Tool Kit – Do-Over

October 26, 2007 at 9:58 am | Posted in Jessica, tool kit, writing | 3 Comments

Every so often I’ll wish that I could have a do-over with certain things in life. Then again, there are certain other things – as well as people – in my life that I wouldn’t trade for anything, and even the slightest change from my past could alter that precious balance of what I love and hate as my status quo.

But Meg has given me the chance to do one do-over this week . . . to offer up another post about the novel writer’s tool kit.

This time around, I wanted to share a number of resources from what I will call a panel of experts as go-to reference when leaning on the various tools in your tool kit.

Wikipedia defines writer’s voice as a literary term used to describe the individual writing style of an author. Voice is a combination of a writer’s use of syntax, diction, punctuation, character development, dialogue, etc., within a given body of text (or across several works). Voice can also be referred to as the specific fingerprint of an author, as every author has a different writing style.

A number of authors have created amazing workshops on voice. Barbara Samuel, Virginia Kantra, and Jane Porter among them. But I recently read an article on Julie Elizabeth Leto’s web site on Writing the Book of Your Voice that spoke about voice in a way I hadn’t heard before.  Check it out!

Plot is the rendering and ordering of the events and actions of a story, particularly towards the achievement of some particular artistic or emotional effect.

In RWA circles, most people lump themselves in one or two camps. Are you a plotter or a pantser? Best-selling author Allison Brennan posted a blog entry on No Plotting Allowed, which may be a great comfort to you pantsers out there.

I do like the freedom of being a pantser, but find myself a bit lost at times without a road map. One technique that helped me visualize my book came from Blake Snyder, who developed a Beat Sheet to help “beat out” the basic building blocks when writing a screenplay. I have found that Blake Snyder’s Beat Sheet helps me with my fiction outlines as well.

Then there are those who fall somewhere in between, and Lisa Mondello has a great workshop on ‘Meyers Briggs for Writers’ in which she offers another category of plotting – the puzzler . . . one who doesn’t pants and who doesn’t outline, but who creates pieces of her books then fits them all together.

I recently read a most excellent article on revision written by Beverly Brandt. I don’t know what else to say about this resource other than to note that I first read this article on Tuesday of this week and it is what prompted me to create my do-over post.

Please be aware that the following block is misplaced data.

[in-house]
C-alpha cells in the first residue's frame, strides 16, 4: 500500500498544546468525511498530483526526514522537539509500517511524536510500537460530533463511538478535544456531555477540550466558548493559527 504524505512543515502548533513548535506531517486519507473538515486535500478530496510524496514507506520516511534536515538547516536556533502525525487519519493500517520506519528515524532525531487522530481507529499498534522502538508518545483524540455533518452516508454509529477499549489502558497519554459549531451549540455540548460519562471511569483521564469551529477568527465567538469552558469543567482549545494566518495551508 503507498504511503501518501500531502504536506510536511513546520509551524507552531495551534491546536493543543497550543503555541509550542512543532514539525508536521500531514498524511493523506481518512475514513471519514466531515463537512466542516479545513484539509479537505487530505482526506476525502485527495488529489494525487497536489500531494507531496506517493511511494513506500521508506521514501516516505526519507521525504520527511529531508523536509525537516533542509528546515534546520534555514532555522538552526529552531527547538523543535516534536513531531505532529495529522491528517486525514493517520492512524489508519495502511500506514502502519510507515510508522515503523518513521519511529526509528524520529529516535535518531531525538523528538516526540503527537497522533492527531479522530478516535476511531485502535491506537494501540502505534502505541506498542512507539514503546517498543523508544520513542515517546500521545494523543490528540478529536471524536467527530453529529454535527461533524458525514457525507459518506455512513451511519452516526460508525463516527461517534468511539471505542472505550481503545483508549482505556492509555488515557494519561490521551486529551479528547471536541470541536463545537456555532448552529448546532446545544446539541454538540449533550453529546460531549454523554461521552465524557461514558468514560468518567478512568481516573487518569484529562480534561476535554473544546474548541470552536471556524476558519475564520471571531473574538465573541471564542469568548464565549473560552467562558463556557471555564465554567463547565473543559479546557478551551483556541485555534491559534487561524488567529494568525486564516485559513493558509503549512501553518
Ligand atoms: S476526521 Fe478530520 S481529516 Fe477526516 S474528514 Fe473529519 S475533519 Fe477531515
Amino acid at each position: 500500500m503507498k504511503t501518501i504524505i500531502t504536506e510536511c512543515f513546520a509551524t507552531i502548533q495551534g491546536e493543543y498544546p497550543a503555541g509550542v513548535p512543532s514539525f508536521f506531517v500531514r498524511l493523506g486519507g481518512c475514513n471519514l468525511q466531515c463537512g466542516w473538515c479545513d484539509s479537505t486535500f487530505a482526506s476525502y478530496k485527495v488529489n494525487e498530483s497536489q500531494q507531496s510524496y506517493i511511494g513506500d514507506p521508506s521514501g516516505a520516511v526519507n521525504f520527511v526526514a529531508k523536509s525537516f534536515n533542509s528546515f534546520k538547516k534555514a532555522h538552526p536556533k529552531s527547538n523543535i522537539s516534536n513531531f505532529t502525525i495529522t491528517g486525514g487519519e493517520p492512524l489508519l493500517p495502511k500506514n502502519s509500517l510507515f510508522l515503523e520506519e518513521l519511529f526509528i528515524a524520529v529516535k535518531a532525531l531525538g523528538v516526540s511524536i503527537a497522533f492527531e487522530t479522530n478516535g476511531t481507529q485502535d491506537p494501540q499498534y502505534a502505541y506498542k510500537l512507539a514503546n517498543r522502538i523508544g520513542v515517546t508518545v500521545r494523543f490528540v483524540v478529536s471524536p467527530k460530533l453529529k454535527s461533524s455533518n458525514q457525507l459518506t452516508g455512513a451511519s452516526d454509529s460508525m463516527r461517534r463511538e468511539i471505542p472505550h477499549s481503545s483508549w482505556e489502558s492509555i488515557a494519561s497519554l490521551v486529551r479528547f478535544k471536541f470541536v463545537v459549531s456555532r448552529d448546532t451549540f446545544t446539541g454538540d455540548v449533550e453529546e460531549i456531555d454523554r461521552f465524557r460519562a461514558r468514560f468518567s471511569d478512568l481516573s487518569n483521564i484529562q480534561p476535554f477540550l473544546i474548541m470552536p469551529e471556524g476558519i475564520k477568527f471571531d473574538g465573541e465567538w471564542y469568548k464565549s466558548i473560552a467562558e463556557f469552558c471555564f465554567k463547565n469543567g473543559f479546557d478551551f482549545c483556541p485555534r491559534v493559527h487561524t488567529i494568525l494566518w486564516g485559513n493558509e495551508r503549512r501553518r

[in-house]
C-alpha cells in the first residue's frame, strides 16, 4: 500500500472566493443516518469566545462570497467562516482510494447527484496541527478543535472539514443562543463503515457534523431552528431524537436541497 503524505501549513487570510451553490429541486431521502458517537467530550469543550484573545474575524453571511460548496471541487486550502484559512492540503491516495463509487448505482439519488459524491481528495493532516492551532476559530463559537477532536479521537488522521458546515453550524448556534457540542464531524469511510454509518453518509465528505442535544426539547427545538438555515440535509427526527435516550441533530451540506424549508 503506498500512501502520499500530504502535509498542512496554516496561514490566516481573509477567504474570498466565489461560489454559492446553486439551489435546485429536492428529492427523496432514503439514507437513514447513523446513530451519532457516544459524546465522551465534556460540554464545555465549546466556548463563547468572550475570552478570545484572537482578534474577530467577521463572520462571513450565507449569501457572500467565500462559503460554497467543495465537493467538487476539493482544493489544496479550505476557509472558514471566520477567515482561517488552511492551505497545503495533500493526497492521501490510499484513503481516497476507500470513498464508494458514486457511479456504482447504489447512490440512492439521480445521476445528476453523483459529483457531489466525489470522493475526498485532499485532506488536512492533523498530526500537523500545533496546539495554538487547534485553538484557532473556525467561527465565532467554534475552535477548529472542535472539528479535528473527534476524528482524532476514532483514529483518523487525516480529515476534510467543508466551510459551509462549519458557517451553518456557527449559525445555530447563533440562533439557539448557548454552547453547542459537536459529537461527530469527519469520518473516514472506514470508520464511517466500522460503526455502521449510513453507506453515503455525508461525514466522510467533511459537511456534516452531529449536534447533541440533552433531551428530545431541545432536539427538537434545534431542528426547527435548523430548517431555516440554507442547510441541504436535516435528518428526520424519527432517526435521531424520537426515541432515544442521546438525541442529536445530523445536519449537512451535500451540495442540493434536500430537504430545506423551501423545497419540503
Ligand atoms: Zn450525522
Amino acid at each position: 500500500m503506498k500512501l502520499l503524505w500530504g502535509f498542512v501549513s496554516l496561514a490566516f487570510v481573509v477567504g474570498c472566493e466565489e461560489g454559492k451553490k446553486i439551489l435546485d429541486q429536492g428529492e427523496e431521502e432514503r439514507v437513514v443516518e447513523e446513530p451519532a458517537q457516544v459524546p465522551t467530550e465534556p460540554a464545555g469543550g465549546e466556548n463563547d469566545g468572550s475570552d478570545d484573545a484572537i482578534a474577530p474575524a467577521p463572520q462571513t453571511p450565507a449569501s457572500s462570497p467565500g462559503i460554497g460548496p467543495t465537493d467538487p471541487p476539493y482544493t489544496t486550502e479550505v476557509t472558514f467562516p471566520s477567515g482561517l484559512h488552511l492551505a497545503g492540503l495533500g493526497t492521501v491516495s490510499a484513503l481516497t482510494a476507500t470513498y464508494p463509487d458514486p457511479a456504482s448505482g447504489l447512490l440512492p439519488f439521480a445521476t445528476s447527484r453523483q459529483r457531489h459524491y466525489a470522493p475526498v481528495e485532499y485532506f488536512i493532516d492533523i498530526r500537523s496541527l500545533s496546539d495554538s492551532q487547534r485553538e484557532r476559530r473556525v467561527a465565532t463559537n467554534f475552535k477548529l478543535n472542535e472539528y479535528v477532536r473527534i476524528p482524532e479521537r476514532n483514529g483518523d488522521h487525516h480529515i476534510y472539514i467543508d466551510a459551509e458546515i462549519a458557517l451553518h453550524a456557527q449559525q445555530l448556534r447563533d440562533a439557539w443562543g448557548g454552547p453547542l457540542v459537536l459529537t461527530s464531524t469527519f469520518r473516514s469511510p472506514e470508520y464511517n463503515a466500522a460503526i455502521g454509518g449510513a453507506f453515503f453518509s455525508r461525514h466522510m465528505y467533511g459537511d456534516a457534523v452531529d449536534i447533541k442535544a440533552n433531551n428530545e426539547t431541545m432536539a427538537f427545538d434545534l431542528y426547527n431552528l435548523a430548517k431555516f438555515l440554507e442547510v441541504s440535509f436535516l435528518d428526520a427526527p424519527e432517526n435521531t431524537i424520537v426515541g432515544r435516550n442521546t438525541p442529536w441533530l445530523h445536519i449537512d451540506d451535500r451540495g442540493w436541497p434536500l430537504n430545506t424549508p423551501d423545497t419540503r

Anyone who has tried writing a synopsis knows there is nothing brief about the dreaded process of effectively putting one together. There are lots of workshops out there on the subject, but there is a series of lectures posted by Lisa Gardner on her web site that provide some of the most helpful and comprehensive advice on the subject. She is excellent.

After conquering the synopsis, there are two equally dreadful tasks ahead. The query letter is one such animal. Fortunately, there are a number of writers willing to share their expertise as to how to assemble the query. One resource that I like comes not from a fellow author, but rather from an agent. Jenny Bent offers a great example of a query that hooked her on her web site. (PLEASE NOTE: Jenny is no longer accepting unsolicited material.)

And one other tool for your writing kit: how to structure a pitch. Kristin Nelson has started a series of blog posts on this subject that takes a different slant on what has traditionally been viewed as the way to structure a pitch.

Or take a look at Kathy Carmichael’s pitch generator for some quick brainstorming ideas.

And a post on the blog of the former Miss Snark talks about how to conduct your pitch appointment.

Stephanie Bond has an entire virtual tool kit on her web site. The information she has assembled and shared is invaluable!

This do-over has been a little like cooking pasta for me – I tossed it all in the pot, let it stew, then threw the stuff at the wall to see what would stick. I hope something sticks for you – that you find some new tools for your respective tool kits in the sources mentioned above.

And to borrow from Bria, maybe one of these ‘famous people’ will unwittingly turn out to be a guardian angel for you.

If you have some go-to tools in your kit, I hope you will share! It was a treat to be here with you this Friday. Have a great weekend!




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  1. […] Web Development Blog wrote an interesting post today onHere’s a quick excerptBarbara Samuel, Virginia Kantra, and Jane Porter among them. But I recently read an article on Julie Elizabeth Leto’s web site on Writing the Book of Your Voice that spoke about voice in a way I hadn’t heard before. Check it out! … […]

  2. […] Read the rest of this great post here […]

  3. You got some of my favorite places to visit. . . and remember, it’s research NOT procrastination.

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